Nana. Oh, Nana.
Nana, for all her beauty and all the adoration lavished upon her, never meets anyone willing to teach her what to do with the money she earns, aside from spending it. As large as she lives, she never shakes the belief that money can buy happiness, and that's the real tragedy of the novel. She doesn't achieve true fulfillment of any kind, but she's got the grandest digs in town. Nana's uncertain childhood and unstable family life have taught her an easy-come-easy-go mentality. The trappings of wealth represent a more respectable life, but they cannot actually give her what she lacks.
A modern version of Zola's classic would likely remind us of ill-fated lottery winners, and I imagine they are similarly overwhelmed by their newfound wealth. (I don't have to imagine, actually; I had to learn how to manage my own money once I had enough to blow in stupid ways.) I can't read Nana as merely greedy and callous. She is how she was made to be. Her mothering is that of a girl who never know any of her own. Her concept of money as love stems from a fundamental insecurity about both. Who has ever actually loved her without exploiting her? Who has she ever been able to trust? Nana the beautiful, Nana on a pedestal -- I had this experience, too, except that I never had the brains to charge for my company. I can respect Nana for trying to scratch out a living, and feel deeply for her when she gets in over her head.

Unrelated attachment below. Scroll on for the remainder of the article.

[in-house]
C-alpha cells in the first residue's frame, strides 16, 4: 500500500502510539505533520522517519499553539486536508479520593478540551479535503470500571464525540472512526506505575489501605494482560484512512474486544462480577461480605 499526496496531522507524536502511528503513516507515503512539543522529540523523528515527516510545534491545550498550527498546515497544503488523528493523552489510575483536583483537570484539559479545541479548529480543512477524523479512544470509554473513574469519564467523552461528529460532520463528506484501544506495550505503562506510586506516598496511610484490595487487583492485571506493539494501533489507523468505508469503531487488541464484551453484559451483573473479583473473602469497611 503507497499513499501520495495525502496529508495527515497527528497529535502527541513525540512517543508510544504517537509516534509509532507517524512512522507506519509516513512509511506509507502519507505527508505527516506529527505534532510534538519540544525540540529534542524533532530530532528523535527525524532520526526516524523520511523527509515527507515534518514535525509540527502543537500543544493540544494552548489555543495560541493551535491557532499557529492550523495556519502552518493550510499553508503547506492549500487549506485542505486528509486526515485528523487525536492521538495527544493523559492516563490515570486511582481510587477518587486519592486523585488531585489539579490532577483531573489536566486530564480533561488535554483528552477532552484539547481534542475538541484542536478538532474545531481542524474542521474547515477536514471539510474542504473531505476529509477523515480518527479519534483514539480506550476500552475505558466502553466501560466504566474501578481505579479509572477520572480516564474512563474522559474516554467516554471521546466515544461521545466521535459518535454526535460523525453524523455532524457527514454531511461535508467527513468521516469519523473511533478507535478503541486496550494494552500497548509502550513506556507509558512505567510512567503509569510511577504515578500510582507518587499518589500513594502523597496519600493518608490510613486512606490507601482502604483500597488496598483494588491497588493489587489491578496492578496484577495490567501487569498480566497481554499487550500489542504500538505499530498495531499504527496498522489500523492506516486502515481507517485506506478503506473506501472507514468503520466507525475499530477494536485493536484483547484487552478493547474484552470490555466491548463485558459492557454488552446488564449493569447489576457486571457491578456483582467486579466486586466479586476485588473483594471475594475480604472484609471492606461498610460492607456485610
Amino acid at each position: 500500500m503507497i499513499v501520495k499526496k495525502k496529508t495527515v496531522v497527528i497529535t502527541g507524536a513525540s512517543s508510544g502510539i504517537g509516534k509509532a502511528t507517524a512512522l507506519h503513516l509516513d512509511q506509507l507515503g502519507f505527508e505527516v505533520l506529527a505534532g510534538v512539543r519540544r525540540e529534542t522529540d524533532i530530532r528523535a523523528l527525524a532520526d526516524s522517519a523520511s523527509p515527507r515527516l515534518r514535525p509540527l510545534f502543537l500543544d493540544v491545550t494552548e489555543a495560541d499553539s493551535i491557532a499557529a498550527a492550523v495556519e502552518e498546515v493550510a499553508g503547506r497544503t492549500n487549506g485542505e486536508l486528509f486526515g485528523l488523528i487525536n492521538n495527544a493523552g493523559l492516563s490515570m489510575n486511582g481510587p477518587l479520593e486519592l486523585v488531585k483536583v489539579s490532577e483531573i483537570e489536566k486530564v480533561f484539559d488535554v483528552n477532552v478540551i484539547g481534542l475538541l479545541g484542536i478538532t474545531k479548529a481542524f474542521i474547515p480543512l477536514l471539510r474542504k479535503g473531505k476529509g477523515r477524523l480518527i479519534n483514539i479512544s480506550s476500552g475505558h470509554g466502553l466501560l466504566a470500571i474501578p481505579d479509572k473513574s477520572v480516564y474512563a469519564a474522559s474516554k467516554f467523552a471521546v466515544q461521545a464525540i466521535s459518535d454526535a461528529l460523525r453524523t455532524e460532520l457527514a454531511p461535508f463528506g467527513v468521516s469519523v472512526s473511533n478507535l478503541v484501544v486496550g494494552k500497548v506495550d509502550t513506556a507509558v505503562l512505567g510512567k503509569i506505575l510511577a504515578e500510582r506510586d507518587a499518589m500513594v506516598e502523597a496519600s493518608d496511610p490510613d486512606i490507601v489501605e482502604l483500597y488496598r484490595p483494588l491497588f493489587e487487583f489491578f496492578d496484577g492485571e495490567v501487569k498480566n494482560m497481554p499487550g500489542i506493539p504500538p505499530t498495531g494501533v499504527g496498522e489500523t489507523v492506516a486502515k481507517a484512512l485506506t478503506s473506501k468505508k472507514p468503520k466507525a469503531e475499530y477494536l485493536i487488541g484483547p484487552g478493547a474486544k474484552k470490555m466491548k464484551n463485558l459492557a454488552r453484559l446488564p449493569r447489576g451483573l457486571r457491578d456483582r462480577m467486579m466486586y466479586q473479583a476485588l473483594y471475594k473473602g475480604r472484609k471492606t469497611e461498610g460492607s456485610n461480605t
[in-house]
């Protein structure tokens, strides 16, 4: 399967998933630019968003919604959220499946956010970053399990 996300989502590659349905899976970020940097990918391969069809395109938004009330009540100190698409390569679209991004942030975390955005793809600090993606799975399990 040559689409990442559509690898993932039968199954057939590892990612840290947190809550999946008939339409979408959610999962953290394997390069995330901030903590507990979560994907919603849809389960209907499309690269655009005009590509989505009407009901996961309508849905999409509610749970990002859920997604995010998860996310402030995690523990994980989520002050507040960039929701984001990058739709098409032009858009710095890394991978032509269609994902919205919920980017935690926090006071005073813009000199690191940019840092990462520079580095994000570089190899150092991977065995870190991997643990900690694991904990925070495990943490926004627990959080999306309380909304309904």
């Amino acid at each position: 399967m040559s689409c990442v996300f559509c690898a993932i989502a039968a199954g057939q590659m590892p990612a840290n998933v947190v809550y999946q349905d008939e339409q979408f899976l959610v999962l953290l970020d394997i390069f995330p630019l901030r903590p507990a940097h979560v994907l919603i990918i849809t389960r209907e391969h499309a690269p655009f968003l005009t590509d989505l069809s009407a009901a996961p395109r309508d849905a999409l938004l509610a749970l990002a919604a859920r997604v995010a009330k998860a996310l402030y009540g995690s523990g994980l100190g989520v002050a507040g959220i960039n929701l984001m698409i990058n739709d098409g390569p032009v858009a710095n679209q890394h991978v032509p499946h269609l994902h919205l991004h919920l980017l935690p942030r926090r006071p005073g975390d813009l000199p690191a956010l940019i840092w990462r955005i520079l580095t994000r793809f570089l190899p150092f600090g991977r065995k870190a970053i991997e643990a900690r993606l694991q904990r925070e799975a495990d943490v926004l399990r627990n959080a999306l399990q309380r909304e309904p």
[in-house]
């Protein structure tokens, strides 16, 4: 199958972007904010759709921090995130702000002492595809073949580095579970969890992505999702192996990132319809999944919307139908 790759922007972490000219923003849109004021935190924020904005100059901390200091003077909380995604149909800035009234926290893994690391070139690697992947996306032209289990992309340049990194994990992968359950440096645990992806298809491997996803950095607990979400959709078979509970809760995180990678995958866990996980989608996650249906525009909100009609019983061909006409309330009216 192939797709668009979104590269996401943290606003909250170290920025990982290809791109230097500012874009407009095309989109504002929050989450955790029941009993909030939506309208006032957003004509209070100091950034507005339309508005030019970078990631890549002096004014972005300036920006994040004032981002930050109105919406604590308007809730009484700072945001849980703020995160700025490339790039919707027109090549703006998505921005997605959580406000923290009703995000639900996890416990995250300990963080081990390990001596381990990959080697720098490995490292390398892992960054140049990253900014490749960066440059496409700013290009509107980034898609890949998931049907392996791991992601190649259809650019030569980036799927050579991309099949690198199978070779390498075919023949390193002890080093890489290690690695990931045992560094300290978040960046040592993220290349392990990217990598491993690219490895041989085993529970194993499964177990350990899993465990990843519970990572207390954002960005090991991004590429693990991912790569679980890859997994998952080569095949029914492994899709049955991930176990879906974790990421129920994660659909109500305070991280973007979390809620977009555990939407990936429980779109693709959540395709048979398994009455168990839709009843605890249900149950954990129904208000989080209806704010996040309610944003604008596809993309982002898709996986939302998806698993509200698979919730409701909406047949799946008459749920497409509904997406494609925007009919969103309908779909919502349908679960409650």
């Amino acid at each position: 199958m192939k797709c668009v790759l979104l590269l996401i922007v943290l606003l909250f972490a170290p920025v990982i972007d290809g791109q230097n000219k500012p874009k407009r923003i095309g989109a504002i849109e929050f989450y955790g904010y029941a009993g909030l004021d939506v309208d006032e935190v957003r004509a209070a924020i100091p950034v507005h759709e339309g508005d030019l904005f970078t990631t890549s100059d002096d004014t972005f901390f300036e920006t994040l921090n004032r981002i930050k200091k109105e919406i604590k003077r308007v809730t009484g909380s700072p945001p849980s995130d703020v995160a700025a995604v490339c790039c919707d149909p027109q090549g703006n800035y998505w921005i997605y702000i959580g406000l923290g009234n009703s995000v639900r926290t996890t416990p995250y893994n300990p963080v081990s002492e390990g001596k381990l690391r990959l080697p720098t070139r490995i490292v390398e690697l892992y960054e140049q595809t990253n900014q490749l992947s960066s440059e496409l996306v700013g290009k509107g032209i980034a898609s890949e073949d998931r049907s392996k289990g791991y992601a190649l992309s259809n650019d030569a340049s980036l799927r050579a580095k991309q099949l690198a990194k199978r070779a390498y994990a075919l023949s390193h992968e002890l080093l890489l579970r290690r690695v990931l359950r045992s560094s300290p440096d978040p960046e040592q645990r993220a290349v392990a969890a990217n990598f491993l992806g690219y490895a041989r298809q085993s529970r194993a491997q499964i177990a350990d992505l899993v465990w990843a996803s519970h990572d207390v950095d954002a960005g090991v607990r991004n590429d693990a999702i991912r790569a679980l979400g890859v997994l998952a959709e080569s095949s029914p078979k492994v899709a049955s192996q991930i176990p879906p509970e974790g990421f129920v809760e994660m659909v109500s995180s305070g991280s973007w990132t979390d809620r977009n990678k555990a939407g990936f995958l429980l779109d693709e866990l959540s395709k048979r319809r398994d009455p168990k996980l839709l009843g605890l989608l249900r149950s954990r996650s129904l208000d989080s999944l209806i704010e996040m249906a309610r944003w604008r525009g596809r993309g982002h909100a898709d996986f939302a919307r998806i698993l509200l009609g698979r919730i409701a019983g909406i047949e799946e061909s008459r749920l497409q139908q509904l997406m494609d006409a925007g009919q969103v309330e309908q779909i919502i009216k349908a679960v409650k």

I did mourn her when Zola killed her off. I recognise that he and his contemporaries had Views About Heredity, and that Nana was meant to be the scion of a whole line of bad seeds -- and I don't care, because no woman deserves to lose her child and then suffer an agonizing death from smallpox. The fallen woman getting her just desserts was a tired trope even then. Why not redemption? Why not at least a chance for little Louiset? I suppose the question has been examined in greater depth by academics, but I put it to you, my fellow amateurs. Ask yourselves, after you've swallowed this narrative whole --